An important thing to consider when looking at your burn multiplier is which lever will be stronger in getting it into good territory: reducing costs or increasing revenue? This is something every company needs to figure out for itself, but as the table below shows — cutting burn rate in half still leaves a company in bad territory — sometimes revenue growth is still the most effective strategy.

Rule 40 – Multi burn’s cousin, the Rule of 40 is well known in the SaaS world and is a combined measure of a company’s growth rate And profitability. It’s calculated by adding the company’s year-over-year revenue growth rate to Ebitda’s margin (more on it below). It should be noted that the rule of 40 is most beneficial for more mature companies, since in the initial stage of a startup, growth and profitability are often in direct conflict with each other.

Ibitada (earnings before interest, taxes, depreciation, and amortization) Margin This is old school business 101 and a classic measure of profitability. While it is unlikely that the majority of companies in the early stages and even in the growth stage will be Ebitda positive, it is necessary now to at least understand your path to positive Ebitda, and get a view on what kind of Ebitda business you ultimately build.

Payback period – Instead of the CAC/LTV scale now comes the “payback period”. In other words, the time required to recoup the costs of acquiring a client or making an investment. This is very challenging and really helps focus the mind on the time horizon that the company and its investors are willing to invest in. With payback periods now top of mind, we will likely see a rollback from the strong international expansion and speculative brand extensions of the past few years and more focus on investing in core markets with shorter payback periods.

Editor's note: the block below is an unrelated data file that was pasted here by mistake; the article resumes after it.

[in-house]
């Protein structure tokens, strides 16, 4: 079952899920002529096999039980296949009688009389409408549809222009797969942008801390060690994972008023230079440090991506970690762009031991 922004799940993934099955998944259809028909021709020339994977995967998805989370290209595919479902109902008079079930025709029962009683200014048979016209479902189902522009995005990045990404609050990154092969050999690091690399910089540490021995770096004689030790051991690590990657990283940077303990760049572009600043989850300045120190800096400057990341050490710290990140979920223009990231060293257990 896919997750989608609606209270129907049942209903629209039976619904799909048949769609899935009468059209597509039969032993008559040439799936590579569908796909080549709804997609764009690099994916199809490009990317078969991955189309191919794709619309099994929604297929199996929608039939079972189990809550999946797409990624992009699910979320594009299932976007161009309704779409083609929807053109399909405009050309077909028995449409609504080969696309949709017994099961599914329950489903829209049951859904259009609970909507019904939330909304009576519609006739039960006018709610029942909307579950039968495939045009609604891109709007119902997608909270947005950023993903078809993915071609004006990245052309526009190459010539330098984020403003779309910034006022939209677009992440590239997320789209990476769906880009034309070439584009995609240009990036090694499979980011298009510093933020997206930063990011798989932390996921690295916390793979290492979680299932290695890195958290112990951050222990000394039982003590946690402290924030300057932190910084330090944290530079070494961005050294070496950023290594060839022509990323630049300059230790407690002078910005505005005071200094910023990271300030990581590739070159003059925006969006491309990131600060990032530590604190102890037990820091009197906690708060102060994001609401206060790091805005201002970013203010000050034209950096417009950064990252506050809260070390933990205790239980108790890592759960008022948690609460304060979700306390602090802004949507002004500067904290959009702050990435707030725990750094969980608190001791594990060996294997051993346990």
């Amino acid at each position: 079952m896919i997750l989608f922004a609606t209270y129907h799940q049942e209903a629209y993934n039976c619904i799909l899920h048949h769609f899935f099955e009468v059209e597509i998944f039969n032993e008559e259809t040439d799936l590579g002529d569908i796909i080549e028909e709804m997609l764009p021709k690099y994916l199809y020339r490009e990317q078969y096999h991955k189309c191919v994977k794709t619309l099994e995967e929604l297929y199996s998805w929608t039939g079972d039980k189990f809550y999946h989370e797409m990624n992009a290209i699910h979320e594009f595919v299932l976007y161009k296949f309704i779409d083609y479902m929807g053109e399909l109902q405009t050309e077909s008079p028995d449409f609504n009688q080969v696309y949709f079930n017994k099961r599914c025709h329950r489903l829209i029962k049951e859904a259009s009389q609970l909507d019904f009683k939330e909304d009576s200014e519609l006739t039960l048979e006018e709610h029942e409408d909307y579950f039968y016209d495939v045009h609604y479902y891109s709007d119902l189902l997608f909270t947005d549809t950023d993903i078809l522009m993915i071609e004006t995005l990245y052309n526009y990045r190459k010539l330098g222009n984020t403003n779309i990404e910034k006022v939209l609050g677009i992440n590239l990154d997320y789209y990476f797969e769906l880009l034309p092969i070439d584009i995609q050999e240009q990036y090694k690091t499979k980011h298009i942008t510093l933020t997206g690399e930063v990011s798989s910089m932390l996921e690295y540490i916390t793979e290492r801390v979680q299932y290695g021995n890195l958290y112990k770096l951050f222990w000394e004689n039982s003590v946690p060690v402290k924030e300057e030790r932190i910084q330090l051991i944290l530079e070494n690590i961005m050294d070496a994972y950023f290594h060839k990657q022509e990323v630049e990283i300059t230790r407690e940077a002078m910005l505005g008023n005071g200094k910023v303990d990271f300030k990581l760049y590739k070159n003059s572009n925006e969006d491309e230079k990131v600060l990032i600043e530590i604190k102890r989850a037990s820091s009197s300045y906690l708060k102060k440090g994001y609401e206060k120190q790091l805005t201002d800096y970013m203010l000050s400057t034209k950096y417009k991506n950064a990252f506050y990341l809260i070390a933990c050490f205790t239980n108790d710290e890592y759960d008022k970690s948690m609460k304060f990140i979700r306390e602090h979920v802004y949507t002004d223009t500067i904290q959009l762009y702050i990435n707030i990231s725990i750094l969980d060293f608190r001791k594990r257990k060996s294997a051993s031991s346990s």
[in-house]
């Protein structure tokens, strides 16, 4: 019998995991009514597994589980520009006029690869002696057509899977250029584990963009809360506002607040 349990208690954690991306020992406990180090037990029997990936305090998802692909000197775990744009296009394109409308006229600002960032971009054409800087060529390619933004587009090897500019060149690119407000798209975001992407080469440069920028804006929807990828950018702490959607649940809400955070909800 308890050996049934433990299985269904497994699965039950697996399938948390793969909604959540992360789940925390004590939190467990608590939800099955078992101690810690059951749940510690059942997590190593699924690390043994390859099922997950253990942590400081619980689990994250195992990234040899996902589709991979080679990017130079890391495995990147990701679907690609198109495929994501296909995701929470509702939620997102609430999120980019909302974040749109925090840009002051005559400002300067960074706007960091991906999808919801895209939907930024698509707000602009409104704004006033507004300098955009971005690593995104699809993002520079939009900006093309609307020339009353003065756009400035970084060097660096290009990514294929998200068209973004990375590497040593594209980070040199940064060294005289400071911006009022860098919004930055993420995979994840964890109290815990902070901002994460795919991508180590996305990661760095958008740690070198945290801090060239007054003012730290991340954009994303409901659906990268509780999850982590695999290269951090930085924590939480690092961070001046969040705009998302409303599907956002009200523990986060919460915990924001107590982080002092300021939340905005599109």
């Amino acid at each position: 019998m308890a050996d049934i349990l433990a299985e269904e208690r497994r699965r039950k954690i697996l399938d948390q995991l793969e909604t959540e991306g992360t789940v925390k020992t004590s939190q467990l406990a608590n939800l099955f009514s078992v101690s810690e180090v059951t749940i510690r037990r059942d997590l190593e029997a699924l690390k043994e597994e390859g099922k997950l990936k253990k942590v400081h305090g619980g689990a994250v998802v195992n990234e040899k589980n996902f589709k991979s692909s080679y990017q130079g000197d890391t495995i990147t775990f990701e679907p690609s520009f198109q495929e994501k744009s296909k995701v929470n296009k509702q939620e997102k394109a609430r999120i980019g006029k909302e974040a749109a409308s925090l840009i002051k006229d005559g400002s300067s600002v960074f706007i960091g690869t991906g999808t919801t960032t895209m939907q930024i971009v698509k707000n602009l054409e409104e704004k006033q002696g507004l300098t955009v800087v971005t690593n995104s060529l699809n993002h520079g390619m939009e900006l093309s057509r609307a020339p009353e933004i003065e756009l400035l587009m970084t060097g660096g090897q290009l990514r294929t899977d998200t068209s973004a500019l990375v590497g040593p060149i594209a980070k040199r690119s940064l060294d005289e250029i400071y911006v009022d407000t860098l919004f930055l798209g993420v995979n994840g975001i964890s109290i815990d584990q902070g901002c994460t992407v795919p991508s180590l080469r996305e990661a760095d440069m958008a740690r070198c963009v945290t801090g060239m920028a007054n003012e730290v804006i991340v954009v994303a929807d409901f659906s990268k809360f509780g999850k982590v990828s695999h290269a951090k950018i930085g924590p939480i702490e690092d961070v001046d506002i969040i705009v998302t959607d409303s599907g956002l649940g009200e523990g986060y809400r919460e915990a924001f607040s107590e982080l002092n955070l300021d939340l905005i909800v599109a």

productivity – If there is one thing Layoffs on Twitter They did – other than offering a masterclass in how-tos Not To carry out redundancies from a legal and communications perspective – it is to highlight the concept of employee productivity. Investors are now baffled by conversations about “right-sizing” their “overweight” portfolio companies, with metrics such as revenue per capita and revenue per head of sales now front and center.

Market leadership – Over the In the past two years, a fast-growing commerce startup could be the third, fourth, fifth, or tenth to get funded, in what Jason Lemkin has called “Mailmates Effect”. However, in this new era, we’re back to the way things have always been: most markets are winner-takes-all. This means that you need to credibly demonstrate how you are going to get to one or two digits in your category, and stay there.

Effect You might be surprised to see this on the list, but over the next decade, every startup will need a solid understanding of its impact beyond just revenue and job and customer creation. You will need a dashboard of your primary impact metrics which are likely to include carbon emissions, resource use, pollution, biodiversity, and social equality impact. In the end, there will be no better return on investment than investing in the future of humanity, which means strong impact metrics will command the highest ratings, so it’s worth getting ahead of the game.

Master of your destiny

During the sea change we’re going through, it’s really important for the founders to be on top. If you proactively lean into this new era, you can avoid micromanagement of investors over your shoulder and make your business more investable. Either way, this takes you one step closer to being the master of your own destiny.

Tessa Clark is the co-founder of OLIO. she tweets from @employee